“The role of our nation’s law enforcement is ‘to protect and serve.’ Communities across the country have been crying out for more accountability and transparency from law enforcement, not less” said Rep. Butterfield. “Like many, I was deeply concerned to see scores of unidentifiable federal law enforcement officers deployed to our Nation’s Capital to police peaceful First Amendment assemblies. That is why I am proud to join my colleagues in introducing this commonsense legislation.”
Officers of D.C.’s police force, the Metropolitan Police Department, are bound by law to display badges and identifying information when policing First Amendment assemblies.
“Attorney General Barr deployed what can fairly be described as a secret paramilitary force against citizens protesting in Washington, D.C.,” said Rep. Raskin. “This is a scandal. How can our constituents know whether individuals purporting to enforce the law are actually authorized to do so and by whom if they’re not wearing any identification? I’m proud to introduce LEIA with my colleagues because these officers should be required to wear a badge if they are given authority over citizens. We must not allow the anonymity of armed federal agents drawn from the depths of the bureaucracy to threaten public safety, police-civilian trust, and peace in our nation’s capital.”
“Federal law enforcement agencies are not the president’s private paramilitary and they do not exist to protect his fragile ego from the sight of peaceful protesters exercising their First Amendment rights,” said Rep. Connolly. “They serve the American people, and must always be accountable to Congress and the public. Such accountability is impossible when federal officers roam the streets with no identification or indication of agency affiliation. We are not an authoritarian state, no matter how badly President Trump wishes we were, and Congress cannot let such a dangerous abuse of power go unchecked.”
House Speaker Nancy Pelosi raised the issue of unidentified federal police in a letter to President Trump last week.
“We learned in the course of recent Black Lives Matter protests in Washington, D.C., that there were uniformed Federal officers who refused to identify themselves or the agency they worked for. That is unacceptable,” said Rep. Lieu. “We don’t have secret police in this country. Transparency is a building block of public trust and Federal law enforcement officials who hid their identities were not serving the public’s interest. To put it simply: you can’t hold someone accountable if you don’t know who they are. I’m grateful to join my colleagues in introducing this common-sense bill to ensure that we know who is policing our streets.”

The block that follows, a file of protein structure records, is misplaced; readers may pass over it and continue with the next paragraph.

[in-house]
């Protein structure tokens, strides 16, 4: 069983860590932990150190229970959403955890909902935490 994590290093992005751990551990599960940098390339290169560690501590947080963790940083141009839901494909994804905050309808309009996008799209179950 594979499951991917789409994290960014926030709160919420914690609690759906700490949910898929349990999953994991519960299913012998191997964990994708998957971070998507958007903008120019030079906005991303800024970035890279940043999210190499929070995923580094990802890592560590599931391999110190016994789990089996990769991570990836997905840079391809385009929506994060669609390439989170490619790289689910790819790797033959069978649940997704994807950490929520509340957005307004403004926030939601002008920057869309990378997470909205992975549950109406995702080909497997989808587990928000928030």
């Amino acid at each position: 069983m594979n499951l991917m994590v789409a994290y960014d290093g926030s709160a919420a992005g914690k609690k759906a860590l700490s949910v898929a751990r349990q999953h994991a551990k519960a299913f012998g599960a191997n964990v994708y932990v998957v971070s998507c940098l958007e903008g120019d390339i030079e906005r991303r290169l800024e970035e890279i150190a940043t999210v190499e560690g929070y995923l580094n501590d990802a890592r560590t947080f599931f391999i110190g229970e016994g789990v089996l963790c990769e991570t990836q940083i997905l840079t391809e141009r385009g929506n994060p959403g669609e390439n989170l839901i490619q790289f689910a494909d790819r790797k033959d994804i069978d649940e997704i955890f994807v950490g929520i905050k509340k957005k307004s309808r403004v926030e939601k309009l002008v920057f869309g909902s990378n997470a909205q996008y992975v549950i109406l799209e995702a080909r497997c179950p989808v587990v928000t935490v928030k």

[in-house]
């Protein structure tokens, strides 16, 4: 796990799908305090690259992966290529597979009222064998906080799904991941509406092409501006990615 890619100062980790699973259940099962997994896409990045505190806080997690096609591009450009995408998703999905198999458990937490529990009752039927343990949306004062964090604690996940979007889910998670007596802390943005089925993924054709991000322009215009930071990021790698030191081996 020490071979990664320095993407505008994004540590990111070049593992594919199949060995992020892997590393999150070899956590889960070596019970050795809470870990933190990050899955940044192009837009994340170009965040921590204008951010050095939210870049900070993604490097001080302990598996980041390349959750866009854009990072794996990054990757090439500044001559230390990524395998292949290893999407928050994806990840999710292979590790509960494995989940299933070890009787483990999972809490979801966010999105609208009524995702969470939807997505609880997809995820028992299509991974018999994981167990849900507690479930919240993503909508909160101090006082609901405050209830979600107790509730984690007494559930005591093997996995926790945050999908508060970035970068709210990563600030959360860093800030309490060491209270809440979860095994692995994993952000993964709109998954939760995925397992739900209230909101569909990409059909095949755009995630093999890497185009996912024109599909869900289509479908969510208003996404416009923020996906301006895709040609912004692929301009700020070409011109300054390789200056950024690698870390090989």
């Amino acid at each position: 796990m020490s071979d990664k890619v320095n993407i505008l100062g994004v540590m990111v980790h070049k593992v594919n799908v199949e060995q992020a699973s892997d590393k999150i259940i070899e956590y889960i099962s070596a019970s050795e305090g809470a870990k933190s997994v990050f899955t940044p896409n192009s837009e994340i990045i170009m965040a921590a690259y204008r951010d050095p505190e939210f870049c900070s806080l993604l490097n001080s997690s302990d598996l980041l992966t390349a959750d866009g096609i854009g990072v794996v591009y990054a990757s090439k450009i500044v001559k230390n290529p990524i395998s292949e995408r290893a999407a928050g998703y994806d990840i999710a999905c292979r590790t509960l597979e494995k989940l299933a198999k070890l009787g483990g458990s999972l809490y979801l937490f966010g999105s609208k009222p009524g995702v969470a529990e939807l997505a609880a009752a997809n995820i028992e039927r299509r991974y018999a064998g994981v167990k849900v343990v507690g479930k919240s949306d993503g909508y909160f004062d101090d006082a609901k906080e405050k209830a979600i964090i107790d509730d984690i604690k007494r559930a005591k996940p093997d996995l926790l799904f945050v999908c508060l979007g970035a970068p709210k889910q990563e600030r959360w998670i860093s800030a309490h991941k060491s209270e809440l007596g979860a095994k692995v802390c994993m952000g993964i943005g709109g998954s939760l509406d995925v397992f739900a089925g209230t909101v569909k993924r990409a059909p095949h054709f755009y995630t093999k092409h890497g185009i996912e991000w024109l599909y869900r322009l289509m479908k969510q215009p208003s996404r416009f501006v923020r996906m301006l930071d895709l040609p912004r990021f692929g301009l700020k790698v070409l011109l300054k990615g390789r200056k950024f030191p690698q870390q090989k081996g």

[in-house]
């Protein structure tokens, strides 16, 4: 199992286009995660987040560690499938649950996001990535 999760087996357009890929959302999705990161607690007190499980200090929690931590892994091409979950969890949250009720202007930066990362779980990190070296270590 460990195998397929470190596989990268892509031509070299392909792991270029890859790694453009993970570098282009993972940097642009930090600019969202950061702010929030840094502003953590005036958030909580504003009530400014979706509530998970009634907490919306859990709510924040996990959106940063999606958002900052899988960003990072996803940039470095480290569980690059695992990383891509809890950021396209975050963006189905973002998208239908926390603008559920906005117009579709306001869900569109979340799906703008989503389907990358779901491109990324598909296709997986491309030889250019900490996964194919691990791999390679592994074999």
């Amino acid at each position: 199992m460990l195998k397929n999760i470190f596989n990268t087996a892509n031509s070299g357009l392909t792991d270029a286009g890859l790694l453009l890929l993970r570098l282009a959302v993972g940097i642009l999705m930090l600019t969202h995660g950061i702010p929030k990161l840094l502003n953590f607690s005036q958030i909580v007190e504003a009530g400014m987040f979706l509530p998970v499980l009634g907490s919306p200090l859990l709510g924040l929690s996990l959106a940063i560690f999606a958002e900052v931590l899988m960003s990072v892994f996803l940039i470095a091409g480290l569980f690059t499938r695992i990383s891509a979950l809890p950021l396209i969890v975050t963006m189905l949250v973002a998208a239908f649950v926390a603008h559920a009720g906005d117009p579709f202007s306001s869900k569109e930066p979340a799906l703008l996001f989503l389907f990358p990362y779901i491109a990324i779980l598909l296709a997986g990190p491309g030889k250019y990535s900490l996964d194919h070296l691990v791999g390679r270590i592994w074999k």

“The Trump Administration’s militarized response to Americans peacefully protesting to express their pain, anger and desire for change was unacceptable and tilted toward authoritarianism. The presence of unidentified law enforcement officers on the streets of our nation’s capital exacerbated tensions, confusion and fear at a time when communities were calling out for unity, healing and transformation,” said Brown. “This is an issue of public safety, civil rights and what it means to protect and serve the American people.”
“Deploying unidentified, heavily armed law enforcement officers to confront peaceful protestors outside of the White House last week was an irresponsible and dangerous action that led to the unnecessary escalation of an already tense situation,” said Wexton. “The use of anonymous enforcers to quell civil unrest is a tactic of autocratic leaders, meant to obstruct any accountability or transparency. We must require all uniformed federal officers in these situations to display identification to protect our democracy and all Americans exercising their First Amendment rights.”
Text of the Law Enforcement Identification Act is available here.